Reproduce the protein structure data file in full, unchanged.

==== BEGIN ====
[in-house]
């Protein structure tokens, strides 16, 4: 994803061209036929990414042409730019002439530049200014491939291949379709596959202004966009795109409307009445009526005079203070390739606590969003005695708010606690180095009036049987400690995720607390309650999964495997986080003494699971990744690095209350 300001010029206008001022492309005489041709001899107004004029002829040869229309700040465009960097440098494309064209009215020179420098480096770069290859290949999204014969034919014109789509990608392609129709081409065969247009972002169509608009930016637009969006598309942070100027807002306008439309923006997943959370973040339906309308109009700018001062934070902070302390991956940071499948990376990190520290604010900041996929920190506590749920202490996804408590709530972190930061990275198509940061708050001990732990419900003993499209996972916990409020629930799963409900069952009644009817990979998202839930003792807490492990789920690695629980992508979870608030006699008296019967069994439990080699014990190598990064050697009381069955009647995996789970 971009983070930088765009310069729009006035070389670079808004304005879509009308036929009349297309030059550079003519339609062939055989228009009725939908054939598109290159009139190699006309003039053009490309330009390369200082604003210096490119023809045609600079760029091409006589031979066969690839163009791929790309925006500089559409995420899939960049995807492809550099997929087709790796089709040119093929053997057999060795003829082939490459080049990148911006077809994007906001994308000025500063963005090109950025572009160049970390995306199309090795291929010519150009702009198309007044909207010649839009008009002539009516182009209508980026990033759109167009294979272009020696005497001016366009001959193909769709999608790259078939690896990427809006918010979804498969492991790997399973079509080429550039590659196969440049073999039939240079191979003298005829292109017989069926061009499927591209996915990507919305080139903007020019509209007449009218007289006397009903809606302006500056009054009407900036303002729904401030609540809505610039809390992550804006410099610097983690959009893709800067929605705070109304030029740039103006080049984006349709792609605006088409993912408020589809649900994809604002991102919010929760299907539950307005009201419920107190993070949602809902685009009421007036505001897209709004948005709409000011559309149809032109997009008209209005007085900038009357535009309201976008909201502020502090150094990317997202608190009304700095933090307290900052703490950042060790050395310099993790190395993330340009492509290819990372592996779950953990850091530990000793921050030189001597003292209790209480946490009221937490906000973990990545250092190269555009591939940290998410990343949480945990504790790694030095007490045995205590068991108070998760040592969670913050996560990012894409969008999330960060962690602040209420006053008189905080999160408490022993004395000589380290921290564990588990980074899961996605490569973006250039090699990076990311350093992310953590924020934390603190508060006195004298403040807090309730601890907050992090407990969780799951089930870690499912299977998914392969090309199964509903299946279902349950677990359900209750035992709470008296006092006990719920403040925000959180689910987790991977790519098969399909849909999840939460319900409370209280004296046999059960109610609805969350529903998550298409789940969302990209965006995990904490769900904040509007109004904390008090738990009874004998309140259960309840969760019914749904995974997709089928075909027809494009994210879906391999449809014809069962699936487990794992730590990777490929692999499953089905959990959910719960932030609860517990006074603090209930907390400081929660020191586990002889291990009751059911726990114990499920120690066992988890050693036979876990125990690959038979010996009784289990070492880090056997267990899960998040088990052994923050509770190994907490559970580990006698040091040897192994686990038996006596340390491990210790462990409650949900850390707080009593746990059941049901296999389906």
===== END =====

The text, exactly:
[in-house]
């Protein structure tokens, strides 16, 4: 994803061209036929990414042409730019002439530049200014491939291949379709596959202004966009795109409307009445009526005079203070390739606590969003005695708010606690180095009036049987400690995720607390309650999964495997986080003494699971990744690095209350 300001010029206008001022492309005489041709001899107004004029002829040869229309700040465009960097440098494309064209009215020179420098480096770069290859290949999204014969034919014109789509990608392609129709081409065969247009972002169509608009930016637009969006598309942070100027807002306008439309923006997943959370973040339906309308109009700018001062934070902070302390991956940071499948990376990190520290604010900041996929920190506590749920202490996804408590709530972190930061990275198509940061708050001990732990419900003993499209996972916990409020629930799963409900069952009644009817990979998202839930003792807490492990789920690695629980992508979870608030006699008296019967069994439990080699014990190598990064050697009381069955009647995996789970 971009983070930088765009310069729009006035070389670079808004304005879509009308036929009349297309030059550079003519339609062939055989228009009725939908054939598109290159009139190699006309003039053009490309330009390369200082604003210096490119023809045609600079760029091409006589031979066969690839163009791929790309925006500089559409995420899939960049995807492809550099997929087709790796089709040119093929053997057999060795003829082939490459080049990148911006077809994007906001994308000025500063963005090109950025572009160049970390995306199309090795291929010519150009702009198309007044909207010649839009008009002539009516182009209508980026990033759109167009294979272009020696005497001016366009001959193909769709999608790259078939690896990427809006918010979804498969492991790997399973079509080429550039590659196969440049073999039939240079191979003298005829292109017989069926061009499927591209996915990507919305080139903007020019509209007449009218007289006397009903809606302006500056009054009407900036303002729904401030609540809505610039809390992550804006410099610097983690959009893709800067929605705070109304030029740039103006080049984006349709792609605006088409993912408020589809649900994809604002991102919010929760299907539950307005009201419920107190993070949602809902685009009421007036505001897209709004948005709409000011559309149809032109997009008209209005007085900038009357535009309201976008909201502020502090150094990317997202608190009304700095933090307290900052703490950042060790050395310099993790190395993330340009492509290819990372592996779950953990850091530990000793921050030189001597003292209790209480946490009221937490906000973990990545250092190269555009591939940290998410990343949480945990504790790694030095007490045995205590068991108070998760040592969670913050996560990012894409969008999330960060962690602040209420006053008189905080999160408490022993004395000589380290921290564990588990980074899961996605490569973006250039090699990076990311350093992310953590924020934390603190508060006195004298403040807090309730601890907050992090407990969780799951089930870690499912299977998914392969090309199964509903299946279902349950677990359900209750035992709470008296006092006990719920403040925000959180689910987790991977790519098969399909849909999840939460319900409370209280004296046999059960109610609805969350529903998550298409789940969302990209965006995990904490769900904040509007109004904390008090738990009874004998309140259960309840969760019914749904995974997709089928075909027809494009994210879906391999449809014809069962699936487990794992730590990777490929692999499953089905959990959910719960932030609860517990006074603090209930907390400081929660020191586990002889291990009751059911726990114990499920120690066992988890050693036979876990125990690959038979010996009784289990070492880090056997267990899960998040088990052994923050509770190994907490559970580990006698040091040897192994686990038996006596340390491990210790462990409650949900850390707080009593746990059941049901296999389906």